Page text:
My Memorial Day Toast to Dad

Right after Pearl Harbor, my Dad wanted to run down and enlist.  My Mother reminded him that he had a wife and two children to support and if they need him, they will get him in time.  I am sure that Dad wanted to get in on the action early but like me, he just wasn't sure what to do.   He did what Mom thought was right and waited.  Sure enough after a couple of years, his name and number came up on the Draft Board's wheel of fortune. 

Dad said that he went to the Reception Station in Kansas City and they were told to count off in order 1 or 2.  He was a 1 and then they were told that all the 1's were in the Army line.  He told the person in charge he had experience working on Navy Airplanes (he worked briefly at McDonald Douglas in California) and he thought he could do the navy a good job keeping the Navy flying.  The guy agreed and sent him over to be a umber two. To tell the truth, Dad worked at Beech Aircraft in Wichita and probably could have done the Army a better job fixing their planes but this is the story the way he told it. 

Like a lot of young men in the Navy, he went to Great Lakes Naval Training Center.  No, I don't have a clue where it was only that he said it was cold as it could be and he hated every minute of it.    Somewhere in all that processing and training, he was classified as an Aviation Mechanic and was sent to a Naval Air Training center in Oklahoma.  He was able to come home for the funeral of his Father-in-Law and was then soon shipped out for over sea's duty.  When he was asked where he wanted to go, he told them it didn't matter so long as it was on dry land.  He drew the worst assignment he could,  Barber's Point Honolulu, HI.   He told us great tales about his time in the Navy and said the only shot he heard fired in anger was the shot fired when one of the security guards dropped his rifle after a dog bit him out on the flight line.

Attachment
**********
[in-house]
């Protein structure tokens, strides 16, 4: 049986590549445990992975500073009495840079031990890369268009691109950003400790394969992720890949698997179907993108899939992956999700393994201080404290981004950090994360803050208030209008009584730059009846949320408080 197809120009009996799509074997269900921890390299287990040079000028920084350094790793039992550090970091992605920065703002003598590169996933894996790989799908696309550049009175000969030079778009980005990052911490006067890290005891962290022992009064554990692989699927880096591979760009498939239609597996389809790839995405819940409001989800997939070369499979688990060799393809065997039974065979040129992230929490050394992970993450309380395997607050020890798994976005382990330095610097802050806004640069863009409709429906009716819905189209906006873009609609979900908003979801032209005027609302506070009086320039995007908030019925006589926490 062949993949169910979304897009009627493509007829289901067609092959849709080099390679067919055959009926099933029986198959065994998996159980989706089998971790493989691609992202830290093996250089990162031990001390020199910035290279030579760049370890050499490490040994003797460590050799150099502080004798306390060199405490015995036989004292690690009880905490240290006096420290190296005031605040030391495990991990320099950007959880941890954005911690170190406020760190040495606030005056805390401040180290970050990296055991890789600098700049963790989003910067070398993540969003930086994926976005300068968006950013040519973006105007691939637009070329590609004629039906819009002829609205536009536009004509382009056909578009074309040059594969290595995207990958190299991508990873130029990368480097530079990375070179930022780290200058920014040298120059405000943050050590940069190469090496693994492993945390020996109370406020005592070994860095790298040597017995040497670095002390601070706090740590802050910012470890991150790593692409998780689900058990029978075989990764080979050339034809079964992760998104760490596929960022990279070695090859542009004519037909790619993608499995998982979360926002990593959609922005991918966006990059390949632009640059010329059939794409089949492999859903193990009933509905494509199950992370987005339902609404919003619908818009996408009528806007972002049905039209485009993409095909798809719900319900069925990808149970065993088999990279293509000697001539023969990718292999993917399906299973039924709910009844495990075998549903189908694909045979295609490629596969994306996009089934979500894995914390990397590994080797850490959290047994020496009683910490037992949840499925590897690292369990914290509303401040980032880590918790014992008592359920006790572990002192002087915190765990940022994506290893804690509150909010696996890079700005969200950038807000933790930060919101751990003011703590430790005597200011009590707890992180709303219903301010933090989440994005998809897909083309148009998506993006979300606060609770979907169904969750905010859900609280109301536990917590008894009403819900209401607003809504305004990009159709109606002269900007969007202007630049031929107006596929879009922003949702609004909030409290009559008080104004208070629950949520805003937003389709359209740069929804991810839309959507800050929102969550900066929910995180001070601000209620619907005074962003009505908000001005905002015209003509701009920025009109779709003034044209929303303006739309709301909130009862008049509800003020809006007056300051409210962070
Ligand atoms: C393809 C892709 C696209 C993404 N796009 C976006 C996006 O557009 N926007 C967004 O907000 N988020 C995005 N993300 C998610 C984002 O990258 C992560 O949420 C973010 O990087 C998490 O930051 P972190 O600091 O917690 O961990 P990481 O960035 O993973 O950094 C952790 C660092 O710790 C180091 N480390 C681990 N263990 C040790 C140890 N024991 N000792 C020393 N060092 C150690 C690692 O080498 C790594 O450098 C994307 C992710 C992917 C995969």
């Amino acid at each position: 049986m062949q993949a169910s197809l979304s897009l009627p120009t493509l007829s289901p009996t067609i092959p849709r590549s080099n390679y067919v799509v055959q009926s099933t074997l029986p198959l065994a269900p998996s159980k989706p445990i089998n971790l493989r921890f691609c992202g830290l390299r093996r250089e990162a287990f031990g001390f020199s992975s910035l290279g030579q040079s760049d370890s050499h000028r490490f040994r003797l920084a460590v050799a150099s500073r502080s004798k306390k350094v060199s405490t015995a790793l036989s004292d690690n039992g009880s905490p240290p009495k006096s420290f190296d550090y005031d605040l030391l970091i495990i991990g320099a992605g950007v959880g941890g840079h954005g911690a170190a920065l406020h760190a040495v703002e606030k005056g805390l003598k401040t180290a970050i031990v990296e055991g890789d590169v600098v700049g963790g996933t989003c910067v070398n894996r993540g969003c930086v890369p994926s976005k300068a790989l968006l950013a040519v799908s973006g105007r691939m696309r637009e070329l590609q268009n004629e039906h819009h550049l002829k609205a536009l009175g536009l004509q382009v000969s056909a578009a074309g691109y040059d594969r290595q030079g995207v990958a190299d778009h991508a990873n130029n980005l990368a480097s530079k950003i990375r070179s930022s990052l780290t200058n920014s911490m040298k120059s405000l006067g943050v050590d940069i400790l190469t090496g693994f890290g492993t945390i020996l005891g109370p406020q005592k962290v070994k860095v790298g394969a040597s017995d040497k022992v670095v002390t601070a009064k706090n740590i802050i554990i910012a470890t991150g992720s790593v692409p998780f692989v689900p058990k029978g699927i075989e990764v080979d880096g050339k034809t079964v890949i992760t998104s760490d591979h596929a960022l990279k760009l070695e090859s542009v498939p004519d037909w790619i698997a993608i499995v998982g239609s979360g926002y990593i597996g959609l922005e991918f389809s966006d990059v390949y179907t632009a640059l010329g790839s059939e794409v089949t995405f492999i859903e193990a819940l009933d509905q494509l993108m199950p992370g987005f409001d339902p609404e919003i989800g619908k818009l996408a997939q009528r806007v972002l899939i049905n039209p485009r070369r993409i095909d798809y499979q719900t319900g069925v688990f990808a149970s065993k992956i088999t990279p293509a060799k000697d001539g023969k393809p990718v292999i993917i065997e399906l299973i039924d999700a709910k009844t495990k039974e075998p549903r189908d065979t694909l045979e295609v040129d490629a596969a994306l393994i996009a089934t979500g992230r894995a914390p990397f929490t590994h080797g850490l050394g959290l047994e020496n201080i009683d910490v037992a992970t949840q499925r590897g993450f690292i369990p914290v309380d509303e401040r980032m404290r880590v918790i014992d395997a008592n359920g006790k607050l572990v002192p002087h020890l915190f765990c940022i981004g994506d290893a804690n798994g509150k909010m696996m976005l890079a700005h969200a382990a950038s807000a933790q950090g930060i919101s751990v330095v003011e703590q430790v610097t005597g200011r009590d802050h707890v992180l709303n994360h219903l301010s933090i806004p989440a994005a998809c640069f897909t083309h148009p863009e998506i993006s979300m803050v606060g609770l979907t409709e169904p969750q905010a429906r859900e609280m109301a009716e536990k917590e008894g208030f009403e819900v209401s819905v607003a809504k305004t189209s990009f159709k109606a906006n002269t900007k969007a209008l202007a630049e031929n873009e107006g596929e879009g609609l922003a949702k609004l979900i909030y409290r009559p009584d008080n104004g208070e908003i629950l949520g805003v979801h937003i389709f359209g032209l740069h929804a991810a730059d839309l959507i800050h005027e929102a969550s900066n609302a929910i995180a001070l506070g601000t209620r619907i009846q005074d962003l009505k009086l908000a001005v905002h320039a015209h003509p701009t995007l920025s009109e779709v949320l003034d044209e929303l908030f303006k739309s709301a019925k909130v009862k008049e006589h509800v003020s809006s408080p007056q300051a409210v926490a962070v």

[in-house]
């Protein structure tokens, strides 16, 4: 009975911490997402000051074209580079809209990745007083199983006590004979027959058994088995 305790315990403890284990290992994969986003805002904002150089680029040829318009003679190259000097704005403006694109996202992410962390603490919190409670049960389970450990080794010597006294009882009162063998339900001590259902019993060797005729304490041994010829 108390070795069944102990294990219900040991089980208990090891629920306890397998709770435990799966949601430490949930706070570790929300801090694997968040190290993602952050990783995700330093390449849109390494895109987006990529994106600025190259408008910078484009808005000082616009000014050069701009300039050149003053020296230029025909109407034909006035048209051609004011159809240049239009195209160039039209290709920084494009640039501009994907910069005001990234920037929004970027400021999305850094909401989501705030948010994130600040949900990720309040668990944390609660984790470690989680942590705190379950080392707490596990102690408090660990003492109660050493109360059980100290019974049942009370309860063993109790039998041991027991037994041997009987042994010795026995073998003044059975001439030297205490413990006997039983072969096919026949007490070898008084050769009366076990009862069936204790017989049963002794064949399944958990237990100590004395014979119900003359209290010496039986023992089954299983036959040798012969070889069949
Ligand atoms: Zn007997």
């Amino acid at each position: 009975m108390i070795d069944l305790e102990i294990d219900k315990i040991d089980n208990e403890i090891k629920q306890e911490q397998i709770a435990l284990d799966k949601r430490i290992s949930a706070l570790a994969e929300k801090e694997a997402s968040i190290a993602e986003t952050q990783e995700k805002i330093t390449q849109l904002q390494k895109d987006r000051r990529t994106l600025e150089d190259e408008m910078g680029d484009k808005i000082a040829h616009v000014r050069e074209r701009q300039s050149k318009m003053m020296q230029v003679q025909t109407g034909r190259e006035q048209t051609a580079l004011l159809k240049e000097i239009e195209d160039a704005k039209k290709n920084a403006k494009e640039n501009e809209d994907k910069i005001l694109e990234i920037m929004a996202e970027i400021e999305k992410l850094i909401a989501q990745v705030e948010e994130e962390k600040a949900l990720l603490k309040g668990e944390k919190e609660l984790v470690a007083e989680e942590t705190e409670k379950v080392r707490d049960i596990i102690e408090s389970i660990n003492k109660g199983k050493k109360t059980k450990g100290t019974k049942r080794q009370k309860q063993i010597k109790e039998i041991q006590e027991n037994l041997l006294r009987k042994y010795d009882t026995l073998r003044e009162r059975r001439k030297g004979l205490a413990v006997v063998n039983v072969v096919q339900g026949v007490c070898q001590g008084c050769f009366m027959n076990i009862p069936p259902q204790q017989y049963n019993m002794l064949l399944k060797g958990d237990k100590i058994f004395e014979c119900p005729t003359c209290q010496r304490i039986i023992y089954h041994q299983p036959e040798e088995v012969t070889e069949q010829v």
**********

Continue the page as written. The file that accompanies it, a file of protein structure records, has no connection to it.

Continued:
Dad at great Lakes Training Center

Dad said the toughest job for the guys was to drink enough beer to have the cans to patch bullet holes in the airplanes.  They were so spoiled that they wouldn't drink beer hot.  He said that a lot of times the transport pilots would take the beer up in their planes to cool it off.  They would rush it to the beach and have beer parties every weekend.  Dad said that the group he was in had the job of fixing the planes brought in off the carriers and returning them to duty.  He said that a lot of the junk came in on a truck from Pearl harbor and flew out to a carrier when they deployed.   By the time he was through, he said he was a certified Airframe and Engine mechanic.   When he returned to Beech, they made him an inspector in quality control because he could read plans and knew how to ensure that the parts were spot on.

Dad stayed at Barber's Point throughout the war.  He said that the task force that went to Japan for the surrender asked for Mechanics and his name came up on the list.  He said there were a lot of the other guys that wanted to go because they probably would get to go home earlier and on one of the carriers when they came back to San Diego. He stayed in Hawaii and was released in late 1946.

In case I don't mention it enough, I was born in 1947.  I guess he made it home for Thanksgiving. 

I don't tell this story in any way to belittle Dad, he was not a hero, but like a lot of the men that served went and did his duty when called.  Today I will go over to the cemetery and make sure there is a flag on his grave.  Anchors Aweigh Dad.


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